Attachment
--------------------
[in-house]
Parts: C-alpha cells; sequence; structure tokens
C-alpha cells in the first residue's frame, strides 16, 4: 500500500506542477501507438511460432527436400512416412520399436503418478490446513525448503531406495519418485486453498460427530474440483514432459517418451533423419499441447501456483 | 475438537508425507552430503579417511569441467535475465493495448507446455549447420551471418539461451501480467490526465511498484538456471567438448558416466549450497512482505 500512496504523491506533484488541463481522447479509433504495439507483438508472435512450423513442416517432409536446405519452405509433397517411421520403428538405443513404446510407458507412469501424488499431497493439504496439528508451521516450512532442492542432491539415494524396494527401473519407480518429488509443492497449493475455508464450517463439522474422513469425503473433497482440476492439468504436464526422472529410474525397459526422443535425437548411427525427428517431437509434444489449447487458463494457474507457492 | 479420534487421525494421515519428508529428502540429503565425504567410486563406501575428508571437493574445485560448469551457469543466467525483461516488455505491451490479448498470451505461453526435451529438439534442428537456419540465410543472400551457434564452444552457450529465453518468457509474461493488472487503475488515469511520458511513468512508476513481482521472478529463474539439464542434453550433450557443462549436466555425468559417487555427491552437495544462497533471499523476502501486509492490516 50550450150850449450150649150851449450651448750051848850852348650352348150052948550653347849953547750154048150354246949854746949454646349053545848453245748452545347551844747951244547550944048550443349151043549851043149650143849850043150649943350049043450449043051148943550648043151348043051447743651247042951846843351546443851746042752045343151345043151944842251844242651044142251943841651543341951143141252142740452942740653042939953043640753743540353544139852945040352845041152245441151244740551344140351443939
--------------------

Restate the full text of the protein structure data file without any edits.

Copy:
[in-house]
Parts: C-alpha cells; sequence; structure tokens
C-alpha cells in the first residue's frame, strides 16, 4: 500500500506542477501507438511460432527436400512416412520399436503418478490446513525448503531406495519418485486453498460427530474440483514432459517418451533423419499441447501456483 | 475438537508425507552430503579417511569441467535475465493495448507446455549447420551471418539461451501480467490526465511498484538456471567438448558416466549450497512482505 500512496504523491506533484488541463481522447479509433504495439507483438508472435512450423513442416517432409536446405519452405509433397517411421520403428538405443513404446510407458507412469501424488499431497493439504496439528508451521516450512532442492542432491539415494524396494527401473519407480518429488509443492497449493475455508464450517463439522474422513469425503473433497482440476492439468504436464526422472529410474525397459526422443535425437548411427525427428517431437509434444489449447487458463494457474507457492 | 479420534487421525494421515519428508529428502540429503565425504567410486563406501575428508571437493574445485560448469551457469543466467525483461516488455505491451490479448498470451505461453526435451529438439534442428537456419540465410543472400551457434564452444552457450529465453518468457509474461493488472487503475488515469511520458511513468512508476513481482521472478529463474539439464542434453550433450557443462549436466555425468559417487555427491552437495544462497533471499523476502501486509492490516 50550450150850449450150649150851449450651448750051848850852348650352348150052948550653347849953547750154048150354246949854746949454646349053545848453245748452545347551844747951244547550944048550443349151043549851043149650143849850043150649943350049043450449043051148943550648043151348043051447743651247042951846843351546443851746042752045343151345043151944842251844242651044142251943841651543341951143141252142740452942740653042939953043640753743540353544139852945040352845041152245441151244740551344140351443939